For Immediate Release
August 18, 2014
Nancy Marshall, Nancy Marshall Communications
207-623-4177 or email@example.com
~ Restaurants, bakeries are experimenting with a wider variety of grains, enjoy direct access to milling experts ~
SKOWHEGAN, Maine - Demand for healthier foods grown close to home has created a growing wholesale demand for locally-sourced grains according to Amber Lambke, president of the Somerset Grist Mill, LLC and its Maine Grains label.
Amber Lambke, left, and Alison Pray
Lambke is now working with bakeries from Maine to New York, including the award-winning Standard Baking Co. of Portland, that are looking to find ways to increase the amount of Maine Grains flours they use in their products. This is good news for Maine grain farmers.
Lambke says, "Our clients and their customers are becoming increasingly knowledgeable about the different flavors and nutritional benefits of grains other than modern wheat. They are also recognizing the importance of reducing our carbon footprint, and buying local is one way to do that. As a result, a number of our wholesale clients are proactively seeking to expand their use of Maine Grains."
Lambke also notes that artisan bakers prefer to work with a local gristmill like Maine Grains because they can work directly with the miller in determining which grains to use and how to use them.
Alison Pray, the owner of Standard Baking Co., is in the process of reviewing all of her recipes and products to see how the bakery can convert to Maine flour. She has participated in taste testing trials at the University of Maine and traveled to Demark to learn about stone milling, the traditional method the Somerset Grist Mill uses to process grain, and the traditions of baking Nordic bread.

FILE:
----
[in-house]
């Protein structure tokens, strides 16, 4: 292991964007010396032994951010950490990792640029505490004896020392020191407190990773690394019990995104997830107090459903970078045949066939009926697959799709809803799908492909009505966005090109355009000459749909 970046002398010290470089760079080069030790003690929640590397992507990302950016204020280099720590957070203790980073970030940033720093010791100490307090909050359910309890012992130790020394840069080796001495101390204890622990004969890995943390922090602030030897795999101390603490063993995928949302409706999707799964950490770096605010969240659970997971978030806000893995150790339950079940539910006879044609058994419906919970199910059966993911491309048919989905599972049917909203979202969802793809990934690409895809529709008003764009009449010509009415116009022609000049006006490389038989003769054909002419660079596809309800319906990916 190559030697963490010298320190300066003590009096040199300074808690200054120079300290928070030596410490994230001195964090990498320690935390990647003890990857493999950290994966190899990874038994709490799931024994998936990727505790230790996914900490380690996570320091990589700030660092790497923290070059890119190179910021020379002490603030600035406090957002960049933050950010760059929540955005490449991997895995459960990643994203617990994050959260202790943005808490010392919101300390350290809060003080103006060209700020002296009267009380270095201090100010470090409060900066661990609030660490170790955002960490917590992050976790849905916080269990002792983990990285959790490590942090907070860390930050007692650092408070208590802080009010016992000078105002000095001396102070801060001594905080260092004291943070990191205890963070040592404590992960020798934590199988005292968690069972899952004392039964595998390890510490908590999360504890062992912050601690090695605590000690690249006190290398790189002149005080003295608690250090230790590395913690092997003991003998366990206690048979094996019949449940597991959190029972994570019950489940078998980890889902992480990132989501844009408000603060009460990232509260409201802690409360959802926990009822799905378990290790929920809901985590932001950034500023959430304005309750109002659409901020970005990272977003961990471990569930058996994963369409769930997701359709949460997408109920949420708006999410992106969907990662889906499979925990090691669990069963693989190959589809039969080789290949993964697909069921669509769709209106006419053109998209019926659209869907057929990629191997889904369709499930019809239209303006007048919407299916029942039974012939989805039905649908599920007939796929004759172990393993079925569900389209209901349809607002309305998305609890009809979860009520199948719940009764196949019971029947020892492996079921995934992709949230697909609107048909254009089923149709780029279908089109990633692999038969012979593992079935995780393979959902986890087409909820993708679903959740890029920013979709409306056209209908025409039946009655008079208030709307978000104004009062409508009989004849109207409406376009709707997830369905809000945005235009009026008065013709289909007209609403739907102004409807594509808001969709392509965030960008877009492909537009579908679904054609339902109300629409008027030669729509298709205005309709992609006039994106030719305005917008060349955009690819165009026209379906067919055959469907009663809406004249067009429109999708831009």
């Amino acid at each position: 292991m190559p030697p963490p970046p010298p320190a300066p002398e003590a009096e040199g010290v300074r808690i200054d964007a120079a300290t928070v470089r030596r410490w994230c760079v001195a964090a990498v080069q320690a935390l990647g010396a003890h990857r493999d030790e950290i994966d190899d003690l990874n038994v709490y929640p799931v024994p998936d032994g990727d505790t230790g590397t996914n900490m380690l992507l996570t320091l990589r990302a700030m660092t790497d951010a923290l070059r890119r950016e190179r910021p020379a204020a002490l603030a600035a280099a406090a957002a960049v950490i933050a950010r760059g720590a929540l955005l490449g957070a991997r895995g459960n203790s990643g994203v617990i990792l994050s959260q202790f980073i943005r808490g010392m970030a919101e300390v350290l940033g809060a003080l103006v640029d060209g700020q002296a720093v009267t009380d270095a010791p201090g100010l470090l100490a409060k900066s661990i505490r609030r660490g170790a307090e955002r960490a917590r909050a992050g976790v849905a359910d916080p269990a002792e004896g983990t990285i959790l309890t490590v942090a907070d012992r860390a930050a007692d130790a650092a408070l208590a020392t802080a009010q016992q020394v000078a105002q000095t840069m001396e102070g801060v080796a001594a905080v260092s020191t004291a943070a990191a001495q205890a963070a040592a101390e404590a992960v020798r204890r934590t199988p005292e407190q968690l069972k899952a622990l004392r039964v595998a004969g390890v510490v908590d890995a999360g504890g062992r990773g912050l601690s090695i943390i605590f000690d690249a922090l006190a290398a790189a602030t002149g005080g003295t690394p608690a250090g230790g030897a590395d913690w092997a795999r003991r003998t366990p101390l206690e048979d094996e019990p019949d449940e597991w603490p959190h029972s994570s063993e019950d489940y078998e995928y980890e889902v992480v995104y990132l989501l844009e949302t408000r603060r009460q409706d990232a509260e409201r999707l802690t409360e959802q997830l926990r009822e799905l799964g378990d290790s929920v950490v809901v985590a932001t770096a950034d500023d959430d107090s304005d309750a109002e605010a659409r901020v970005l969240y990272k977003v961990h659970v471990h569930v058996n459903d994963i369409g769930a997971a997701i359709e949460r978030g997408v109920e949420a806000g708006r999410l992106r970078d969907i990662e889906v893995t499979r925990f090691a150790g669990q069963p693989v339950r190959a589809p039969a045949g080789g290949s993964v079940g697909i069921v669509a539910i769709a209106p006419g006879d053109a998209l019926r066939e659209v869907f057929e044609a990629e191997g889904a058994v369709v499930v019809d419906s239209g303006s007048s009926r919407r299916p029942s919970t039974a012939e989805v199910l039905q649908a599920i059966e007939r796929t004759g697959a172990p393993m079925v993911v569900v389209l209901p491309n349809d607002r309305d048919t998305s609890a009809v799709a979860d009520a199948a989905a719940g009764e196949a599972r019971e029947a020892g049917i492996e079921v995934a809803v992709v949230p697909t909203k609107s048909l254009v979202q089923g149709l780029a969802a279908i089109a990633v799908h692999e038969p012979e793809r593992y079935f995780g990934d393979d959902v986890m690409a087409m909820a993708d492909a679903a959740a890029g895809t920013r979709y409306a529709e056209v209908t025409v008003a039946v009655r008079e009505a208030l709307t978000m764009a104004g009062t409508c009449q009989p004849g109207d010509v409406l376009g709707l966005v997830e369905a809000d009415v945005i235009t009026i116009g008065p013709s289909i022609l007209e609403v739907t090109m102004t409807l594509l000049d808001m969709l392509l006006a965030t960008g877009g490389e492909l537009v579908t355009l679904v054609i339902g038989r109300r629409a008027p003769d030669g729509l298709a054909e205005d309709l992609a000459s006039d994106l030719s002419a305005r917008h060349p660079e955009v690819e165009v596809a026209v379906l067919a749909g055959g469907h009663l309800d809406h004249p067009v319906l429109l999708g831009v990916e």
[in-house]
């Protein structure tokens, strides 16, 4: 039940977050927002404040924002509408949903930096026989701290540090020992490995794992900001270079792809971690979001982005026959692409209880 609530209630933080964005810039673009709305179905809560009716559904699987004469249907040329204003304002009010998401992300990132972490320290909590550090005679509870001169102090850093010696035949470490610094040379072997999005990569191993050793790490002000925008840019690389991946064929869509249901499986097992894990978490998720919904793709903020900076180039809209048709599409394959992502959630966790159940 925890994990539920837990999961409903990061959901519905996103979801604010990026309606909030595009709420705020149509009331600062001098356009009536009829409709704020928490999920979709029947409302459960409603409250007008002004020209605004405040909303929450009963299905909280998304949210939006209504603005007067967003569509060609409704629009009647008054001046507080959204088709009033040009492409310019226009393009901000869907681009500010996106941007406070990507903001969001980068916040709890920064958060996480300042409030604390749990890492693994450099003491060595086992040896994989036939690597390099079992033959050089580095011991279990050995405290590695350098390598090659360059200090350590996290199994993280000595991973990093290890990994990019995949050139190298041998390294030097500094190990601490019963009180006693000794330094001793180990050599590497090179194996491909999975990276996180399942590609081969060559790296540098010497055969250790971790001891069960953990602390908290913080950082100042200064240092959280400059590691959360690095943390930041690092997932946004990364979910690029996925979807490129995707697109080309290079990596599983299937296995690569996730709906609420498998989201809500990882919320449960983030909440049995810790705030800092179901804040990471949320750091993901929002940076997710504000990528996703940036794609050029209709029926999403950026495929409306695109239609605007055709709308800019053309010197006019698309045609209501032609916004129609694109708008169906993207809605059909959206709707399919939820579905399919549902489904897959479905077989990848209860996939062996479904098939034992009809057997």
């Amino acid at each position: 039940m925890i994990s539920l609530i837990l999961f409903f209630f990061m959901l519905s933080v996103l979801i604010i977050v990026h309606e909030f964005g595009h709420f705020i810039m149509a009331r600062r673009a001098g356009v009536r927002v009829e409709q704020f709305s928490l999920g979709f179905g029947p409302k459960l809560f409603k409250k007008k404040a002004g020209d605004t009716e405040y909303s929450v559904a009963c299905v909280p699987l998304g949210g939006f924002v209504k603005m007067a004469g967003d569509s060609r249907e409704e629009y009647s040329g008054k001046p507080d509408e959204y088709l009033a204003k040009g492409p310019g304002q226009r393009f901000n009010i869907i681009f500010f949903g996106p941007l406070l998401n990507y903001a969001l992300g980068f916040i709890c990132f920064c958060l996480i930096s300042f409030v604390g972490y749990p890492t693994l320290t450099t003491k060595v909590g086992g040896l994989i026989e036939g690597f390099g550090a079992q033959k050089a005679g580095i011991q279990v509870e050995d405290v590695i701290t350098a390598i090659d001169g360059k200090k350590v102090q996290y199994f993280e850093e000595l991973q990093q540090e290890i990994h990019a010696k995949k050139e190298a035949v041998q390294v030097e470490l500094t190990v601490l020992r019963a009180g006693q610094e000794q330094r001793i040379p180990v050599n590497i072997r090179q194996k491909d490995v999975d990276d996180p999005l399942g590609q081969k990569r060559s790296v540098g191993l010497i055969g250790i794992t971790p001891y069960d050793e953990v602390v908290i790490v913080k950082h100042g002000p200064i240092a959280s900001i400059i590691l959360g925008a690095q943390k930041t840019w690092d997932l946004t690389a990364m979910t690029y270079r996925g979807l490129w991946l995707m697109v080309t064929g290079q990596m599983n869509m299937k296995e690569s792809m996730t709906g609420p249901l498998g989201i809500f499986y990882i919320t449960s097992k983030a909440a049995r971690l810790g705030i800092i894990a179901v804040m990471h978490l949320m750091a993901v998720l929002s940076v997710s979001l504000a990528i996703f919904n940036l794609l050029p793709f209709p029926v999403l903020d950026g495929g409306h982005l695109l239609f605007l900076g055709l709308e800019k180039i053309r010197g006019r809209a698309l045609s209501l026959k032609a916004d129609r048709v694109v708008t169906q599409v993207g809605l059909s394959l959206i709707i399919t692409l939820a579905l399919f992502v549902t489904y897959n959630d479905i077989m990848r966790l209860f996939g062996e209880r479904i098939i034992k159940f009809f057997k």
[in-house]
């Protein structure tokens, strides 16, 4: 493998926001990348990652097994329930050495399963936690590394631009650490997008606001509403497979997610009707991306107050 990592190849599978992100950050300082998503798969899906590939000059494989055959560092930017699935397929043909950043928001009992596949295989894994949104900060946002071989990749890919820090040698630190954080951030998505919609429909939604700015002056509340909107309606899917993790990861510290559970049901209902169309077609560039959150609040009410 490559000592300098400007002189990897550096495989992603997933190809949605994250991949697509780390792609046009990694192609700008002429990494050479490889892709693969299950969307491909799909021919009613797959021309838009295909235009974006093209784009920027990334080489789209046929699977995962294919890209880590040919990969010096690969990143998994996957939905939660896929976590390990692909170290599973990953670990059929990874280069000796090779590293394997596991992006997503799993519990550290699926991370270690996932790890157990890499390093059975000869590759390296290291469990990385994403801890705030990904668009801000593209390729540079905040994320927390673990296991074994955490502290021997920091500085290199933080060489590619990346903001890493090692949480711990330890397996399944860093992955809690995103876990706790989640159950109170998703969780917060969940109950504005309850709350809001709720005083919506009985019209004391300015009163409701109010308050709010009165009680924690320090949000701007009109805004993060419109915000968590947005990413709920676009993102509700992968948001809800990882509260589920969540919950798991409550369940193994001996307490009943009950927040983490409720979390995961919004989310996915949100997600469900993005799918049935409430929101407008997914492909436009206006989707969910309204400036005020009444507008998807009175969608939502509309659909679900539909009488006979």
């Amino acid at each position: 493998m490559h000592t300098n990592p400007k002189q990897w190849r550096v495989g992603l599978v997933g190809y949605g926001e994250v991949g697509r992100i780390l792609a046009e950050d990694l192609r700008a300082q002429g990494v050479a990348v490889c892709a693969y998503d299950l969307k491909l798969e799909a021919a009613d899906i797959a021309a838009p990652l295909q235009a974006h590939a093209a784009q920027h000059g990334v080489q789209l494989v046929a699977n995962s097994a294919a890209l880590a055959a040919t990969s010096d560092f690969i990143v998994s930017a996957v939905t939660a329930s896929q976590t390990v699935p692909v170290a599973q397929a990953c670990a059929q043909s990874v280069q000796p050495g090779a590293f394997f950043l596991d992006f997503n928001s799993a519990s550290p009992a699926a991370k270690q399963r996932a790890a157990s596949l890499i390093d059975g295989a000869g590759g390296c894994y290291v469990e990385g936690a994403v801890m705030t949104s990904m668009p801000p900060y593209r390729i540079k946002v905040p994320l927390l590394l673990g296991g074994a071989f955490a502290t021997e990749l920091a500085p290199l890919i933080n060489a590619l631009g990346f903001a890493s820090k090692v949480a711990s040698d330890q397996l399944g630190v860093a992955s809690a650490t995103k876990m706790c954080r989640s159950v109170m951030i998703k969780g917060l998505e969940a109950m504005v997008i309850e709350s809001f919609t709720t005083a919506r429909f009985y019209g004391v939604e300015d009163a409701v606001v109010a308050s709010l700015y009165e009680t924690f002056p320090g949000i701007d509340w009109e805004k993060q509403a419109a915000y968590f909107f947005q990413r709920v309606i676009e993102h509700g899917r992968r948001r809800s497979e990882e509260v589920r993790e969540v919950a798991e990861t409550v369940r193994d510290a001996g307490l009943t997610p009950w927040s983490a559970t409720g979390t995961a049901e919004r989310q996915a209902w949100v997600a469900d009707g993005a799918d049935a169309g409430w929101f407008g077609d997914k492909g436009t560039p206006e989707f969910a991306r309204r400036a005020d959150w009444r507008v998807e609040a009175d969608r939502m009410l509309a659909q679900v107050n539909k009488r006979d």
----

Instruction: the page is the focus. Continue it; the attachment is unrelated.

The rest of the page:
Pray says, "Our head production baker and staff are constantly in contact with Amber to talk about how to incorporate Maine Grains flours into our recipes. That's one of beauties of the relationship with the local producer. We love it when she comes to visit us in the bakery and see how we are using her products. It creates a great personal relationship between the miller and the baker."
The Standard Baking Co. has begun changing existing recipes and creating new recipes to use Maine Grains products. For example, the bakery's Chunky Chocolate Rye cookie is made using Maine Grains rye flour and a Belgian bittersweet chocolate chunk.
"It's a chunky, chewy cookie," Lambke adds. "Standard Bakery's customers love them. They sell out of them nearly every day. The cookie is so rich and delicious, plus the rye flour adds a depth of texture and flavor."
Forage Market in Lewiston, Lafayette Grand Café and Bakery in Manhattan, and Bien Cuit in Brooklyn are some other bakeries making the switch.
Bien Cuit owner-baker Zachary Golper says, "The taste is distinctly different from the grain produced in mass landscapes on the other side of the Rocky Mountains. The flavor of the grains in fermentation with our wild yeast culture has proven to be a phenomenal addition to the profiles we are already trying to highlight."
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About Maine Grains
Maine Grains is the largest milling operation in Maine using the traditional stone milling process. It began operations in 2012 with the mission of bringing grain cultivation and processing back to central Maine as a means of spurring new economic development. Working with local farmers, the mill processes all-natural and certified organic whole grain and sifted flours, oats, wheat berries, buckwheat and more on its Austrian stone mill and sells them under the Maine Grains label. The superior quality of Maine Grains has created a national following in the culinary world. Standard Baking Co. of Portland; Scratch Baking Company of South Portland, Maine; Gotham Bar and Grill and Gramercy Tavern of New York City; and Blue Hill at Stone Barns in West Chester, New York are just a few of the award-winning establishments that use Maine Grains in their dishes. To learn more, visit www.mainegrains.com.